In commercial embodiments of the invention apparatus is provided with tanks of various diameters ranging from 6 to 55 feet. The depth of the water in the tank 10 is from 2 to 3 feet. Such tanks are suitable for treating from 80 to 7000 gallons per minute. The water to be clarified contains a maximum of 50 to 100 turbidity units. The outflow purity of the clarified water ranges from 0.1 to 1.0 turbidity units. The power required for the operation of the apparatus is of the order of 7.0 kilowatts per 1000 gallons per minute. The retention time of the water in the tanks is of the order of 15 minutes. The weight of the apparatus with sand and water is of the order of 300 pounds per square foot and the specific clarification load is of the order of 2 to 5 gallons per minute per square foot of area.
It is apparent from the preceding description that an improved apparatus has been provided for the clarification of drinking water and the like.
While the invention has been described and illustrated with reference to a specific embodiment thereof, it will be understood that other embodiments may be resorted to without departing from the invention. Therefore, the form of the invention set out above should be considered as illustrative and not as limiting the scope of the following claims.
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|U.S. Classification||210/704, 210/530, 210/221.2, 210/275, 210/793|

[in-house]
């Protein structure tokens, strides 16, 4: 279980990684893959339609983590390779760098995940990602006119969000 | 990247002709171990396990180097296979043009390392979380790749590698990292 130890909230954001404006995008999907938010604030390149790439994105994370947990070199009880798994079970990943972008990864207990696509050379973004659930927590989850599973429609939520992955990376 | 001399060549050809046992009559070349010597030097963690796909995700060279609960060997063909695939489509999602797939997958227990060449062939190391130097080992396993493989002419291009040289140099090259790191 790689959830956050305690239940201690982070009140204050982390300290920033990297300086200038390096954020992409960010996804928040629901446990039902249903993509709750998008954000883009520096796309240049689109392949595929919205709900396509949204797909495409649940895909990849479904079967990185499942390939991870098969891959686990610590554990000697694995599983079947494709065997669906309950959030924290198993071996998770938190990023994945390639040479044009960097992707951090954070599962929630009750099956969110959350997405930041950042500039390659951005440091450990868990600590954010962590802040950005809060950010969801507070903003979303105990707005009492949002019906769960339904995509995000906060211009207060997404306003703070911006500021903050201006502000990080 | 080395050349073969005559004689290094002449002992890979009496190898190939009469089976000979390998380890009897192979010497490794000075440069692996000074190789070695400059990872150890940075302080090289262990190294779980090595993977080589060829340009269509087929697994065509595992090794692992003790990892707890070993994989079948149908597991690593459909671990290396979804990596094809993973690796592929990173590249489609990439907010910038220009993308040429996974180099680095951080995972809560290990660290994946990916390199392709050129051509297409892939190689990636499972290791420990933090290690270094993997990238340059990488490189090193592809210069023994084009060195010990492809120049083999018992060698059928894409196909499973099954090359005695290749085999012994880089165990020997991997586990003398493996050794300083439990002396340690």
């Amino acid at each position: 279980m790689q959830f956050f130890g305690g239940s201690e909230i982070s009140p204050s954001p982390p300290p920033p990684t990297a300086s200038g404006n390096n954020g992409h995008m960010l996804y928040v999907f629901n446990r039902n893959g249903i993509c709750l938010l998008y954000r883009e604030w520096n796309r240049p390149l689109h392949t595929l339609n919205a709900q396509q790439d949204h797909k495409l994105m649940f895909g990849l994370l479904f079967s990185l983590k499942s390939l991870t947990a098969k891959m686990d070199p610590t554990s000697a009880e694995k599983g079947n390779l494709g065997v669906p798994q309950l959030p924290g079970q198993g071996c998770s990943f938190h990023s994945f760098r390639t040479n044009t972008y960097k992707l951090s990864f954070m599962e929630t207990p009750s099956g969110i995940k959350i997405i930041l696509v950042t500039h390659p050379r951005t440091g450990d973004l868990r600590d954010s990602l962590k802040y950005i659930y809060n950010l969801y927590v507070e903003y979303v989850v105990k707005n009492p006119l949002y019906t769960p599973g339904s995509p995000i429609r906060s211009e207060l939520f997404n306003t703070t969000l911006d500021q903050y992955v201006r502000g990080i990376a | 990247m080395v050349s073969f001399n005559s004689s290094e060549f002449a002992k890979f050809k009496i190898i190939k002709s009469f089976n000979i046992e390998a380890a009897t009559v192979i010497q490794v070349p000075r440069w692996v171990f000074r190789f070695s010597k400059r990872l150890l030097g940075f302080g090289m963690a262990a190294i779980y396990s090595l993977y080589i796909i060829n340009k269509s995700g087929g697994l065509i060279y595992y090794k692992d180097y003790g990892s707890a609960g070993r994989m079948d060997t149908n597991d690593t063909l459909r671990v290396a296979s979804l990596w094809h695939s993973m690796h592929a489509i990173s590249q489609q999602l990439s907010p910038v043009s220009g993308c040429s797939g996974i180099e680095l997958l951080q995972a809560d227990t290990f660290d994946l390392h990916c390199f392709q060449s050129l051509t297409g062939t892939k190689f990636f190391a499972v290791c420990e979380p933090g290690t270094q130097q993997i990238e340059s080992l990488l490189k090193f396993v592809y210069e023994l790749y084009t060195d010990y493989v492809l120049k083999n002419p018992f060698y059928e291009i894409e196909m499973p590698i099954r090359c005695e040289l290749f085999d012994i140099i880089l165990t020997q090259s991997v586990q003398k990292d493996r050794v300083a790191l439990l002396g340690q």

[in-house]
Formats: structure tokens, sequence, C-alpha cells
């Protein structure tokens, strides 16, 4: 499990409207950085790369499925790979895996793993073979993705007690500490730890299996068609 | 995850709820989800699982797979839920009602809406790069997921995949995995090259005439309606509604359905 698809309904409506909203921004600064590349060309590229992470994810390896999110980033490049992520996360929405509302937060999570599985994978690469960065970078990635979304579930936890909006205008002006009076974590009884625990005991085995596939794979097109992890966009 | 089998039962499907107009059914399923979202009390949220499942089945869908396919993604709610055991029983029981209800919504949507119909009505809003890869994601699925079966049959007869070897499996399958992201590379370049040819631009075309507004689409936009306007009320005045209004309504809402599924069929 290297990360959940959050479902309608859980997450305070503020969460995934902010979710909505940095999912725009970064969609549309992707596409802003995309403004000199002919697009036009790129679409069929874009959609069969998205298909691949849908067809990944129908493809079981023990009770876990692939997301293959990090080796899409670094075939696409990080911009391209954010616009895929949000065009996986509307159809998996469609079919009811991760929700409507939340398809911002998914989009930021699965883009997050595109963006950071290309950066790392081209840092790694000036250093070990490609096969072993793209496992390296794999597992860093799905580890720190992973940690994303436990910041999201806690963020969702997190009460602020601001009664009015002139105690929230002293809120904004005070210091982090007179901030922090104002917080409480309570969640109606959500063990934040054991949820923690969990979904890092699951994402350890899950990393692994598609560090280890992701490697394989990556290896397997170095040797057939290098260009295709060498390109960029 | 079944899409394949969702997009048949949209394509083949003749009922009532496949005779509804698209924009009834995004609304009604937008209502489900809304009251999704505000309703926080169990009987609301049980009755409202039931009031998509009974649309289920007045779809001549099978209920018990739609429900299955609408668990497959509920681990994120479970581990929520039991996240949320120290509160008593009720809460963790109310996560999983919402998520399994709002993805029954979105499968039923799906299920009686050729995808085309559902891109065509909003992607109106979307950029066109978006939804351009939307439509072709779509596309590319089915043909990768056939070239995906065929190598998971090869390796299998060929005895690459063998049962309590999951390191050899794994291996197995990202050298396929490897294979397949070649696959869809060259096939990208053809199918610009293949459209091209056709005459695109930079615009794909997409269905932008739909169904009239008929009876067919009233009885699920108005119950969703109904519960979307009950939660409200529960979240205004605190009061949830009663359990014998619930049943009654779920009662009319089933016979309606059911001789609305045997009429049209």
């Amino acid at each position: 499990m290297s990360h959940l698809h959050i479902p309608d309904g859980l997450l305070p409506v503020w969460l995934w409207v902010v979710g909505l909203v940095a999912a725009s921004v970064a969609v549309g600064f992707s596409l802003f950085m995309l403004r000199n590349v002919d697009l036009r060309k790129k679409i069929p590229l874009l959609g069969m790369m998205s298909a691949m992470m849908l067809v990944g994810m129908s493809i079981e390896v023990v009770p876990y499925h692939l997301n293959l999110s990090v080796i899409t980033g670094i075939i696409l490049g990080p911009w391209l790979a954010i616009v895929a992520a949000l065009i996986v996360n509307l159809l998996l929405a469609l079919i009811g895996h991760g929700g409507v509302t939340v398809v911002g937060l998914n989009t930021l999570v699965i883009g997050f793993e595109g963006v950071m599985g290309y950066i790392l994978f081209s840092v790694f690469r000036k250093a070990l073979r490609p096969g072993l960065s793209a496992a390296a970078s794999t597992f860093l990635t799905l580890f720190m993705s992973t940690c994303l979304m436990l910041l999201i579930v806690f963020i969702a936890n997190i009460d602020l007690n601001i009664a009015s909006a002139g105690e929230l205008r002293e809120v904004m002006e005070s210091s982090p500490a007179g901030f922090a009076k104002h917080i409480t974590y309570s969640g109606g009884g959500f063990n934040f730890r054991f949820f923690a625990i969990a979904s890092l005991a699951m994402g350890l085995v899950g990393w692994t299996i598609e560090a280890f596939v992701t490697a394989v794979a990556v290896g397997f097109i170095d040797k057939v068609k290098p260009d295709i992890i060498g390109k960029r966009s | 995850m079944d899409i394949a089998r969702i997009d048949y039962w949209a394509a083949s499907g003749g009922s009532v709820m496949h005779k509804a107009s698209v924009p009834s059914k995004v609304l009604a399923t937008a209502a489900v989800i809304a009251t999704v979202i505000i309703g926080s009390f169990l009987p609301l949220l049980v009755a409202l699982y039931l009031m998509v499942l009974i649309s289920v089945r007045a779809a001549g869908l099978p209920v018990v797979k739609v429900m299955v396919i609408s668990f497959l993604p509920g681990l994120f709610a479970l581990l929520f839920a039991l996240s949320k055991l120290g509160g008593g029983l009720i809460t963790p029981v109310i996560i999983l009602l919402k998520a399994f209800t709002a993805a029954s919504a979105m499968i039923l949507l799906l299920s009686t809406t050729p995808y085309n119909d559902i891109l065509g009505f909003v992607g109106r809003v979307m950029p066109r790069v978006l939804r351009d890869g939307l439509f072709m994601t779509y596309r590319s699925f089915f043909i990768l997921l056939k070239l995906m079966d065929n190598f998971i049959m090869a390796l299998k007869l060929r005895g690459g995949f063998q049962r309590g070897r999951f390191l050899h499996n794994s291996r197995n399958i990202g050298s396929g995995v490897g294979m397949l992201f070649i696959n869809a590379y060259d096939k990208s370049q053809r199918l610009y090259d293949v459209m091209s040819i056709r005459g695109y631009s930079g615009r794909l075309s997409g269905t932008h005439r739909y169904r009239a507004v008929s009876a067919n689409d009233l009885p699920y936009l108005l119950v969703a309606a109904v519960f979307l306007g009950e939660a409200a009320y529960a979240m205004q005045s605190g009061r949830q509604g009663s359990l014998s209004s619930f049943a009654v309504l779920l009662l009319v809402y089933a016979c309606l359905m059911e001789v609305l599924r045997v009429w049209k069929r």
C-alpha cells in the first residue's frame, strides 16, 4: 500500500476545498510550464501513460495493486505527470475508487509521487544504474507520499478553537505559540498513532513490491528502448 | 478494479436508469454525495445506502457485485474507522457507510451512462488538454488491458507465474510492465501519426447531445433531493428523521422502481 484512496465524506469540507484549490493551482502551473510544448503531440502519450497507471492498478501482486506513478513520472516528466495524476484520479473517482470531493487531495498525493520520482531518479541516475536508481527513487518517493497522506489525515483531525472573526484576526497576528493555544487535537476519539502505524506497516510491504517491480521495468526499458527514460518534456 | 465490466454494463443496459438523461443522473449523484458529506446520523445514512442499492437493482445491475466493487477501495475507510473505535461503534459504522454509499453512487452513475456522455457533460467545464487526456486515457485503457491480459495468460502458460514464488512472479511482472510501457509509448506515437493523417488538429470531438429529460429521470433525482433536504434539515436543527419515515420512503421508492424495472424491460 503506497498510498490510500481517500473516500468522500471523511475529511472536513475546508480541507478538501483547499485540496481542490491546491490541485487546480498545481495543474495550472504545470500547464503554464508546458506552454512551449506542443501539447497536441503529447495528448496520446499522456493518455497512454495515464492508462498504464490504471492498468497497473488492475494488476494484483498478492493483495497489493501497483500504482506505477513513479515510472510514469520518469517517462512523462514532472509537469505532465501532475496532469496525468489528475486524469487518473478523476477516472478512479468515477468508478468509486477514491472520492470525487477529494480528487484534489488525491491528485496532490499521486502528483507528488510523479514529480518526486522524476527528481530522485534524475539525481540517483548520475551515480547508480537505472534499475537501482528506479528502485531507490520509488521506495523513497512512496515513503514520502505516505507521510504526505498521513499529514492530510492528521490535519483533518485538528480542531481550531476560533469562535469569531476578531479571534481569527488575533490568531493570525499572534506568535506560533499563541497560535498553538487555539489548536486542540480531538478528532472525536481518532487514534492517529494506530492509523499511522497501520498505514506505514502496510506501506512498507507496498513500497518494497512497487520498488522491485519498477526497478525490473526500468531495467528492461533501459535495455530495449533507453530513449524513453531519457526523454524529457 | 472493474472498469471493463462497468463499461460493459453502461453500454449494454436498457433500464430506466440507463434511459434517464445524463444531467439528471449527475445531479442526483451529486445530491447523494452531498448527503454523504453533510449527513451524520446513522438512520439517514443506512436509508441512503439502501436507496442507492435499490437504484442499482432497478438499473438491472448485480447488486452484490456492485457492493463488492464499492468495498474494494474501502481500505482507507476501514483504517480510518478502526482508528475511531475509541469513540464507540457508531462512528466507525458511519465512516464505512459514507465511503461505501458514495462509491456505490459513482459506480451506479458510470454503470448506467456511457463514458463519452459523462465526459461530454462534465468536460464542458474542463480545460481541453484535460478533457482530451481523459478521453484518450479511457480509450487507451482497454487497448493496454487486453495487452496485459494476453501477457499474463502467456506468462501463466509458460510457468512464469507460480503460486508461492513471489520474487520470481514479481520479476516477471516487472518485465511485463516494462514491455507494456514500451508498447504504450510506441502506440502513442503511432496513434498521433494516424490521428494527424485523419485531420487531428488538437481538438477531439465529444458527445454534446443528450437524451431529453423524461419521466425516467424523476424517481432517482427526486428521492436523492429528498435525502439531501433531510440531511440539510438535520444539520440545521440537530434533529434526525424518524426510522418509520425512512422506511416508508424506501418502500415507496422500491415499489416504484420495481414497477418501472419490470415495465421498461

|International Classification||B01D24/00, B03B7/00, B01D37/03, B01D21/02, B03D1/14, B03D3/06, B01D36/00, C02F1/24, C02F1/52|
|Cooperative Classification||B03D1/028, B03D1/1412, B01D37/03, B03D1/1431, B01D36/00, B03B7/00, B03D3/06, B01D24/004, C02F1/5281, B03D1/1475, B03D1/1493, B03D1/1462|
|European Classification||B03D1/14D, B01D24/00P2, B01D37/03, B03D3/06, C02F1/52P, B03D1/14, B01D36/00, B03B7/00|
|Sep 15, 1981||AS||Assignment|
Owner name: LENOX INSTITUTE FOR RESEARCH, INC., 101 YOKUN AVE.
Free format text: ASSIGNMENT OF ASSIGNORS INTEREST.;ASSIGNOR:KROFTA, MILOS;REEL/FRAME:003922/0294
Effective date: 19810914
|Sep 25, 1986||FPAY||Fee payment|
Year of fee payment: 4
|Aug 10, 1990||FPAY||Fee payment|
Year of fee payment: 8
|Oct 25, 1994||REMI||Maintenance fee reminder mailed|
|Mar 19, 1995||LAPS||Lapse for failure to pay maintenance fees|
|May 30, 1995||FP||Expired due to failure to pay maintenance fee|
Effective date: 19950322
|Sep 24, 2001||AS||Assignment|
Owner name: KROFTA, MILOS, MASSACHUSETTS
Free format text: ASSIGNMENT OF ASSIGNORS INTEREST;ASSIGNOR:LENOX INSTITUTE OF WATER TECHNOLOGY, INC., THE;REEL/FRAME:012188/0650
Effective date: 20010823